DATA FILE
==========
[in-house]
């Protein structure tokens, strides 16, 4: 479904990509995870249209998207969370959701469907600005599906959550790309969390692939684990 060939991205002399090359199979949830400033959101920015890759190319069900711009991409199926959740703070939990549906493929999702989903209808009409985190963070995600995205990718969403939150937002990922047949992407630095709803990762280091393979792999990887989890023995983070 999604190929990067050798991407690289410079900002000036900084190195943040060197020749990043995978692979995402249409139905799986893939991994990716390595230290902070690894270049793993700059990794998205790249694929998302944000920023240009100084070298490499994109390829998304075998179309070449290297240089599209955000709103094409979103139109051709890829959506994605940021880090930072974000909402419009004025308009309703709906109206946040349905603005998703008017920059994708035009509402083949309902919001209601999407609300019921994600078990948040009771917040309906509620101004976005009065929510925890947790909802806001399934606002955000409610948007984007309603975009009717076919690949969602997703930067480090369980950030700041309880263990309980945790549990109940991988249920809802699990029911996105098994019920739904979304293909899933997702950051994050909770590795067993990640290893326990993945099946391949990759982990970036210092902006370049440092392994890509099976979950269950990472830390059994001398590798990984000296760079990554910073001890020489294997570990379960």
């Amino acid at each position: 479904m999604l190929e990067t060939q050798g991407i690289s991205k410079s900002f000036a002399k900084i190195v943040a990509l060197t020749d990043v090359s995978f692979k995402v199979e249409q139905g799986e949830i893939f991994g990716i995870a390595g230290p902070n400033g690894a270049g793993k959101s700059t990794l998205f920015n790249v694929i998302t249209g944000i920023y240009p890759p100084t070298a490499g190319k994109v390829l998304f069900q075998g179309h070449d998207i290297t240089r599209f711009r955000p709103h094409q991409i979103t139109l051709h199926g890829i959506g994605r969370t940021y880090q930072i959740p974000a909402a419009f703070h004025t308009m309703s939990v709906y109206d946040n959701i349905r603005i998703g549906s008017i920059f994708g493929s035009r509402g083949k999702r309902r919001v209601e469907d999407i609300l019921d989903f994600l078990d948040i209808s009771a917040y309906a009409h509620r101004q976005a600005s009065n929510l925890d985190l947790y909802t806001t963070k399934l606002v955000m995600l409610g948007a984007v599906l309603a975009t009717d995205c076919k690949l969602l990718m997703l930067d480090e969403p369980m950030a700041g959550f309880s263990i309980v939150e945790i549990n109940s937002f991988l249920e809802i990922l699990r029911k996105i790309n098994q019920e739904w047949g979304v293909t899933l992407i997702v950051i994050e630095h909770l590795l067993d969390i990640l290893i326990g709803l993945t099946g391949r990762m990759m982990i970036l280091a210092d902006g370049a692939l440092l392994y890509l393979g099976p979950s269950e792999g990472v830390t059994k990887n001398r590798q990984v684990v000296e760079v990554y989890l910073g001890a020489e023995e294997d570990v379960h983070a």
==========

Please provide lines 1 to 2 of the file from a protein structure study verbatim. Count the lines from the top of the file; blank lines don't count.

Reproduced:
[in-house]
């Protein structure tokens, strides 16, 4: 479904990509995870249209998207969370959701469907600005599906959550790309969390692939684990 060939991205002399090359199979949830400033959101920015890759190319069900711009991409199926959740703070939990549906493929999702989903209808009409985190963070995600995205990718969403939150937002990922047949992407630095709803990762280091393979792999990887989890023995983070 999604190929990067050798991407690289410079900002000036900084190195943040060197020749990043995978692979995402249409139905799986893939991994990716390595230290902070690894270049793993700059990794998205790249694929998302944000920023240009100084070298490499994109390829998304075998179309070449290297240089599209955000709103094409979103139109051709890829959506994605940021880090930072974000909402419009004025308009309703709906109206946040349905603005998703008017920059994708035009509402083949309902919001209601999407609300019921994600078990948040009771917040309906509620101004976005009065929510925890947790909802806001399934606002955000409610948007984007309603975009009717076919690949969602997703930067480090369980950030700041309880263990309980945790549990109940991988249920809802699990029911996105098994019920739904979304293909899933997702950051994050909770590795067993990640290893326990993945099946391949990759982990970036210092902006370049440092392994890509099976979950269950990472830390059994001398590798990984000296760079990554910073001890020489294997570990379960």